A.  No, but April May!
Q.  What flowers grow on faces?
A.  Tulips (Two-lips)!
Q.  Why is the letter A like a flower?
A.  A bee (B) comes after it!

Question 1:


What does the name 'Irish Spring' refer to?
A soap brand
An euphemism for bad breath
A holiday
An uprising in Ireland

Question 2:

View the provided image.
What is the nickname of musician Bruce Springsteen?
The Soldier
The Boss
Chairman of the Board
The Devil


View Image

Question 3:

View the provided image.
In which U.S. state is the city of Palm Springs located?
California
All of these
Texas
Hawaii


View Image

Question 4:


What kind of animal is the Springbok?
Frog
Antelope
Wild cat
Insect

Question 5:


'La primavera', or 'Spring', is Concerto No. 1, in E major which is part of 'The Four Seasons' violin concertos. Who composed "The Four Seasons"?
Giacomo Puccini
Antonio Vivaldi
Antonio Salieri
Gioachino Rossini

Question 6:

View the provided image.
In what country did the European Revolution of 1848, also known as the Spring of Nations, begin?
Italy
England
Russia
France


View Image

Question 7:

View the provided image.
'Primavera', or 'Spring', is a famous painting by which celebrated artist?
Michelangelo
Leonardo da Vinci
Sandro Botticelli
Titian


View Image

Question 8:

View the provided image.
What is the birth name of TV host and former politician Jerry Springer?
Jeremiah
Gerald
Joseph
George


View Image

Question 9:

View the provided image.
What is the name or the Roman goddess of spring?
Venus
Flora
Primavera
Aphrodite


View Image

Question 10:

View the provided image.
What breed is the dog in the picture?
American Springer Spaniel
French Springer Spaniel
.German Springer Spaniel
English Springer Spaniel

Spring Facts

Spring is one of the four seasons.




  • The four seasons are Fall, Winter, Spring and Summer.
  • Spring comes after Winter and before Summer.
  • Spring is a symbol of rebirth.
  • When it is Spring in the Northern Hemisphere it is Autumn or Fall in the Southern Hemisphere.
  • The Northern Hemisphere is North of the Equator.  The US is in the Northern Hemisphere.
  • The Southern Hemisphere is South of the Equator.  Australia is located in the Southern Hemisphere.
  • Spring begins on March 21st or 22nd.
  • The first day of Spring is called the Vernal Equinox.
  • Vernal is Latin for Spring.
  • Equinox is Latin for Equal Days.
  • On the first day of Spring the sunrise and sunset are about 12 hours apart, everywhere on the Earth and the hours of daylight and night are almost equal. Daylight is a little longer.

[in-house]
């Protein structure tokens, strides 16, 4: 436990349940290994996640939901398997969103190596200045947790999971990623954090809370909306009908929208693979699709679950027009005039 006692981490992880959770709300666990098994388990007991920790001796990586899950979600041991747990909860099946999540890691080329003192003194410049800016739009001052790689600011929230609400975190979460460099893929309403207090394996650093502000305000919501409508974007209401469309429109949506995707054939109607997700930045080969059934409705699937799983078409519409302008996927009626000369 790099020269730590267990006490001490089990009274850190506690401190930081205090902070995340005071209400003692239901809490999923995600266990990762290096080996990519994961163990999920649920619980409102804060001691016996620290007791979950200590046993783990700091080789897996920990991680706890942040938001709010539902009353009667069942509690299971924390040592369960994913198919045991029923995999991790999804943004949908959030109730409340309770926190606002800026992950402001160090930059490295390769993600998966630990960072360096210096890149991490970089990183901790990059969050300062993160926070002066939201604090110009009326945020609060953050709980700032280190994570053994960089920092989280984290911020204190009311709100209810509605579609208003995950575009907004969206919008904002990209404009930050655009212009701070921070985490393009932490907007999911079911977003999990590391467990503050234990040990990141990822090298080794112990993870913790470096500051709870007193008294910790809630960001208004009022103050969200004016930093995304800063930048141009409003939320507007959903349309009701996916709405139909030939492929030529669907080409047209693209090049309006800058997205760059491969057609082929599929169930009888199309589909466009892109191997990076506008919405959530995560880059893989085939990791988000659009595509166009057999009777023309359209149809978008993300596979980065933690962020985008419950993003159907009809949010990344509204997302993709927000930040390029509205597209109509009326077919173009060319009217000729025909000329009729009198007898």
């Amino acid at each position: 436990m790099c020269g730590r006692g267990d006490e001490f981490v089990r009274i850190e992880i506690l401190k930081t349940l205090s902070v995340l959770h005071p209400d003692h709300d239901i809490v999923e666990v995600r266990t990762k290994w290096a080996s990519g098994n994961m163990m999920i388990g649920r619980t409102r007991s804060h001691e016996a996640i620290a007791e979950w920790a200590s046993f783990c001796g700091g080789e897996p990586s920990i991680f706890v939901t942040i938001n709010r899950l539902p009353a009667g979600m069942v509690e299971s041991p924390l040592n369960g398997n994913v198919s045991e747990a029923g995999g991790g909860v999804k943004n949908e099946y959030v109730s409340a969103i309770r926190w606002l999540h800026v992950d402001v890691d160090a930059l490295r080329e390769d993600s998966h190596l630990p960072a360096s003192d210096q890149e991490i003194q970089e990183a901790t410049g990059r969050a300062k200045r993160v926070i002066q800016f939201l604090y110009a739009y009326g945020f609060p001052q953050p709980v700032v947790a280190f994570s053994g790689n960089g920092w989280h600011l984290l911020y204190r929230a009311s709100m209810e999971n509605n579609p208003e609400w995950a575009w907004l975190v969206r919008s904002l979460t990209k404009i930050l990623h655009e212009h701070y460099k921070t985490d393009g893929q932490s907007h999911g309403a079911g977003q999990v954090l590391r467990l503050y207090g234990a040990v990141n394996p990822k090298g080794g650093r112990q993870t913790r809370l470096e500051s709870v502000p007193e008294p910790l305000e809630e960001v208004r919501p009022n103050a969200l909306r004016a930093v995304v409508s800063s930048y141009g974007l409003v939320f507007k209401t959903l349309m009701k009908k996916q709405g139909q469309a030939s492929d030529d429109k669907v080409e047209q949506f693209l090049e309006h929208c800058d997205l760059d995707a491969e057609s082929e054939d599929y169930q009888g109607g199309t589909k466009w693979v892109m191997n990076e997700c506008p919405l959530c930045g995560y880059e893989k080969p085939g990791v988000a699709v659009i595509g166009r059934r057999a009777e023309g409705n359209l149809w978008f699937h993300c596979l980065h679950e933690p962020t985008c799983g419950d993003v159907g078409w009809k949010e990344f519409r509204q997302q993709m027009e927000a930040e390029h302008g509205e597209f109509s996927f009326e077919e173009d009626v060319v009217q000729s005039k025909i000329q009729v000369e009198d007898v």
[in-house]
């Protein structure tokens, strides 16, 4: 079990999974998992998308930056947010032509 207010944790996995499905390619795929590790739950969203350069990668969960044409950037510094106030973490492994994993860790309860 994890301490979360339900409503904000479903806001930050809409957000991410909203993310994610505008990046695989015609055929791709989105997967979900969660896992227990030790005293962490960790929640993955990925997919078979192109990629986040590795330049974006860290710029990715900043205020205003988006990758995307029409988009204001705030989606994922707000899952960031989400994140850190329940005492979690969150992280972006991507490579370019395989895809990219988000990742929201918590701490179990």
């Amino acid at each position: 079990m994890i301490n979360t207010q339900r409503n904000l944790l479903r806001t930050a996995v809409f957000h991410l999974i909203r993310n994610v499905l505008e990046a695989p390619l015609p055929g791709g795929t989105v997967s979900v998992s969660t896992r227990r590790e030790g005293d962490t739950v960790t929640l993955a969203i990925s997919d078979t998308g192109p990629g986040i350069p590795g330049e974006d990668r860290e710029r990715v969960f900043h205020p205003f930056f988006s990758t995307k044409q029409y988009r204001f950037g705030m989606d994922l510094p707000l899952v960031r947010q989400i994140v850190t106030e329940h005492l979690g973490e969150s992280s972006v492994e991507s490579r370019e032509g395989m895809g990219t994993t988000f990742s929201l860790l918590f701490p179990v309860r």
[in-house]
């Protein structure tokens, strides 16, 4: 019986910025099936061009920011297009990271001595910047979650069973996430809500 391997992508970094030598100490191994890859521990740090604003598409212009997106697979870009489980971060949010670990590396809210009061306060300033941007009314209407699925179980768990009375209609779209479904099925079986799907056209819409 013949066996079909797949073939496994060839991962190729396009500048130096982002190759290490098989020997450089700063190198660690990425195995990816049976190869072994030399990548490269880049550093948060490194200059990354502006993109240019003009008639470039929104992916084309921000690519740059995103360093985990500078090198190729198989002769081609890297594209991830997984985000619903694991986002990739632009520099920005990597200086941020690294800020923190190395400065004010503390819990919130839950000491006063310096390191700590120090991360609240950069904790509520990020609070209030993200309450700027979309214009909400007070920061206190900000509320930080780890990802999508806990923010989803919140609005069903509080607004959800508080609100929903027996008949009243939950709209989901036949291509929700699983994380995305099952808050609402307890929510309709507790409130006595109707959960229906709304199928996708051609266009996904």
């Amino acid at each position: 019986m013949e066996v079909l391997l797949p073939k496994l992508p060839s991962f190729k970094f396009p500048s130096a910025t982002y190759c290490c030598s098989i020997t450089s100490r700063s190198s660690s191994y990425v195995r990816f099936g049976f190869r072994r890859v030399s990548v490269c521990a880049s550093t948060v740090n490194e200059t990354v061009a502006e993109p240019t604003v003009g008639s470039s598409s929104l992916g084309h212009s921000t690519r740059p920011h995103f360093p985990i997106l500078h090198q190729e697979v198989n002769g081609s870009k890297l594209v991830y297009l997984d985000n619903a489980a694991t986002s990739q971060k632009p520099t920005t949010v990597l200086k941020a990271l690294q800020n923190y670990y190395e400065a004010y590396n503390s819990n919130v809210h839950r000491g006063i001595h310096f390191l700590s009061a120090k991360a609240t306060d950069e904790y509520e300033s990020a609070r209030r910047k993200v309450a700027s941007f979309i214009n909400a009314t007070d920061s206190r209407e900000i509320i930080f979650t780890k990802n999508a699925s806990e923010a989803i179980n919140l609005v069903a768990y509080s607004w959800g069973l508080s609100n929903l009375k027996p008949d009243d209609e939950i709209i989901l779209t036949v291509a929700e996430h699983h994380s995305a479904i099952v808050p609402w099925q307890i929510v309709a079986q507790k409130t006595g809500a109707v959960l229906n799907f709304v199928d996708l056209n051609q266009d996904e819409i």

• The Vernal Equinox occurs when the tilt of the Earth’s axis is not facing towards or away from the sun.
  • On the Vernal Equinox the sun is directly above the equator. This also happens on the Autumnal Equinox in Fall around September 22nd.
  • What Happens During Spring?

    • During Spring the Earth’s axis start to tilt towards the sun.
    • The days get longer and warmer.
    • Many animals have babies such as cows, birds, ducks
    • Animals such as bears who hibernate start to wake up and become active.
    • During April you will see more rain showers.
    • During May the flowers will start to bloom.
    • That is where the saying April showers bring May flowers comes from.
    • Easter, Passover, April Fools Day, Earth Day, Arbor Day, Mother’s Day, Father’s Day and Cino De Mayo, Holi (festival of colors in India) are all holidays in Spring
    •  

  •  








    April Fool's Day

    Activities directors, caregivers, and healthcare professionals,here is some great information

    Here is a great dementia resource for caregivers and healthcare professionals,

    Your residents will love the Amazon Kindle Fire

    Here is information on being the best caregiver you can be

    Here is a way for nurses administrators, social workers and other health care professionals to get an easyceu or two

    Follow alzheimersideas on twitter

    The Dementia Caregiver's Little Book of Hope [Kindle Edition]

    Here is something you may want to display or hand out in celebration of April Fool's Day

                                    Join in the April Fools Day Fun
    In 16th Century France, the new year began on  April 1. 
    April Fools Day comes from this serious subject:
    the adoption of a new calendar.
     Use this info to fill out this week’s educational handout

    Friday, March 16, 2018

    An invitation to Passover: Traditional Seder is rich with readings, rituals and symbolic foods(part 2)

    Activities directors, caregivers, and healthcare professionals,here is some great information

    Here is a great dementia resource for caregivers and healthcare professinals,

    Here is information on being the best caregiver you can be

    Here are more interesting dementia brain boosting activities

    Get your subscription to Activity Director Today's e magazine


    By Julie Wiener
    Associated Press

    The basics